Last month I participated in the first ever Saint Louis Super Swiss, an incredibly strong open tournament hosted at Saint Louis University from March 12-16th featuring both local and national talent.
By GM Denes Boros
The first tournament of the year starts on January 11 and ends on January the 26th. The Wimbledon of Chess as it is known in chess circles, 2020 Tata Steel is a gruelling event, spreading through two weeks and thirteen rounds. This is physically very demanding, which means only the fittest and brightest players can win this prestigious event. Even though most of the tournaments are nine rounds long, this will be a perfect practice for grandmasters that qualified for the World Championship Candidates Tournament.
I’m back home, sitting in front of my computer, reflecting on my third term as GM-in-Residence. The first time I got the opportunity to work at the club was back in 2014; since then, I’ve managed to make my way back to the Chess Club for the past two years and every time I leave I find myself looking back.
One of the main concerns of professionals in competitive fields is the amount of popularity of their profession. While some sports and activities are well-established, other sports have to reform or reshape their market base. Thanks to Internet and its global impact, millions of people are involved with chess on a daily basis.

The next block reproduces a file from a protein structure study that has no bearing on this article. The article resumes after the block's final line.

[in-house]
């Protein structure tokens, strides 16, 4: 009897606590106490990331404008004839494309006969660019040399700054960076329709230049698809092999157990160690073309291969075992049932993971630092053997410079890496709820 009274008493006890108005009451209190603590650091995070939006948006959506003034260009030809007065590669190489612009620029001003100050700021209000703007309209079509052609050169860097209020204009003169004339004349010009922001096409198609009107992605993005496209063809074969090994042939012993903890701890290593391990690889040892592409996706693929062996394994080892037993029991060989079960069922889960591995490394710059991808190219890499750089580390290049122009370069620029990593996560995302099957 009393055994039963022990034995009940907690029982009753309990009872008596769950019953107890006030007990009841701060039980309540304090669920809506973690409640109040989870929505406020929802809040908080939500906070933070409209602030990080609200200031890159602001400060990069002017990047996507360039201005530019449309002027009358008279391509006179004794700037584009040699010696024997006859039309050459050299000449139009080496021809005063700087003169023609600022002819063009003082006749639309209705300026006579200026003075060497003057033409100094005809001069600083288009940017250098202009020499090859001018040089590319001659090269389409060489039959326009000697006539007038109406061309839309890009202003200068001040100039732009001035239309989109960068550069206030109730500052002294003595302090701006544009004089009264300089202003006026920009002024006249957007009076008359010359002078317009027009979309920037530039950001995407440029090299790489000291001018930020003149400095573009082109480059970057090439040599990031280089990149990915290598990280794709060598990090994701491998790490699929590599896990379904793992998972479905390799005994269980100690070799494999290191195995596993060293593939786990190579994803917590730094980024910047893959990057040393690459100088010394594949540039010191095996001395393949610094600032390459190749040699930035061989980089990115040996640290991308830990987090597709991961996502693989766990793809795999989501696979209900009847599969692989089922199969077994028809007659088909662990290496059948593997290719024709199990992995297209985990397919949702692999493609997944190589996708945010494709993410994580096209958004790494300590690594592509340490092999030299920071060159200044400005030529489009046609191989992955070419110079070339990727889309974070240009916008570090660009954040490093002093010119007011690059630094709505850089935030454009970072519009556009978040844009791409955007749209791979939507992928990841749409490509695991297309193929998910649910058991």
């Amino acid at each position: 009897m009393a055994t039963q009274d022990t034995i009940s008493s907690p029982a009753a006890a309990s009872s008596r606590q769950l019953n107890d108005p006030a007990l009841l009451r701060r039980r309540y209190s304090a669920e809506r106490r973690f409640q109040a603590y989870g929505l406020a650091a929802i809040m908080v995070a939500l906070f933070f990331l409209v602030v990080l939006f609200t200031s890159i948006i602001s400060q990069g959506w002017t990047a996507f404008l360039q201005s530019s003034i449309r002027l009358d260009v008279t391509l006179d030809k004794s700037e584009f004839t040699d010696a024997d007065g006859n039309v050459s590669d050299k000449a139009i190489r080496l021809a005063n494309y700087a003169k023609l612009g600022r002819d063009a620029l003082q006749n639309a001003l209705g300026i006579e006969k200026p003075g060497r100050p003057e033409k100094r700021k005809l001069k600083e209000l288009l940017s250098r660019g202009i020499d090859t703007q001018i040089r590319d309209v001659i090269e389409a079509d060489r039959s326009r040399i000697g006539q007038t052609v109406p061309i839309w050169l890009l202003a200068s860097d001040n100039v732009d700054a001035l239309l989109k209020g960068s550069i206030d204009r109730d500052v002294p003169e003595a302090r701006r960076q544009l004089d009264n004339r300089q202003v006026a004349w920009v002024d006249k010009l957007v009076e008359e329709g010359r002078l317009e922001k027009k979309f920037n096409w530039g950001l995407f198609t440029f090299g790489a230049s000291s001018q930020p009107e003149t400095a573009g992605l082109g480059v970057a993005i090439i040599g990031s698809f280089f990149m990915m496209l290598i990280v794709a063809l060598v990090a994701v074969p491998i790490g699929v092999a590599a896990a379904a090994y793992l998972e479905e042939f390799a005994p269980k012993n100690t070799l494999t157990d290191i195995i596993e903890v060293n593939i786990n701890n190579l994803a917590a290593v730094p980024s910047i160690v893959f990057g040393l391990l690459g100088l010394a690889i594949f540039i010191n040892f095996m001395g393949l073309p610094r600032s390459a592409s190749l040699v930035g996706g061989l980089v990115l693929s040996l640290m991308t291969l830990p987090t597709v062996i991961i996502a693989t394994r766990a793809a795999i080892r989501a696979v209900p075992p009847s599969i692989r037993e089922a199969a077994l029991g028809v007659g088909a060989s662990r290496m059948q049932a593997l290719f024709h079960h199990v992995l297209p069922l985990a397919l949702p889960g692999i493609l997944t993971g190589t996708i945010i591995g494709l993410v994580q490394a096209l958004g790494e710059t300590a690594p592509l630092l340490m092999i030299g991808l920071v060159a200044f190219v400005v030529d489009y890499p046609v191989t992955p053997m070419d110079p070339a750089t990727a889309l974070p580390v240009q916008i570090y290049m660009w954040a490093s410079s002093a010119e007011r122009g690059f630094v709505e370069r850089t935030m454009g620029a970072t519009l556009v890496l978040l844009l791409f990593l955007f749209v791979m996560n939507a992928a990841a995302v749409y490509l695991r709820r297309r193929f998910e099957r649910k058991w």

It has been nearly five years since I was last in Saint Louis. In 2014, shortly after I became a Grandmaster, I was invited to be the Grandmaster-In-Residence at the Saint Louis Chess Club – a position I had not even known existed.
In recent years, the way that chess is studied, played, and consumed by the general public has changed quite a bit. While chess books, magazines, clubs, and tournaments have their place, a lot of the attention has been shifted online where bullet and blitz chess are gaining popularity. Bullet chess is usually played with a time control of 1 minute with no increment, and blitz chess at either 3 minutes with no increment or 3 minutes with 2 seconds increment per move.
Since I teach, I keep saying to my students: one of the most basic things when calculating in chess is to analyze all possible checks, captures, and threats. We should also start with the checks that we intuitively think are more dangerous, captures of heavy pieces and the most important threats, starting with mate.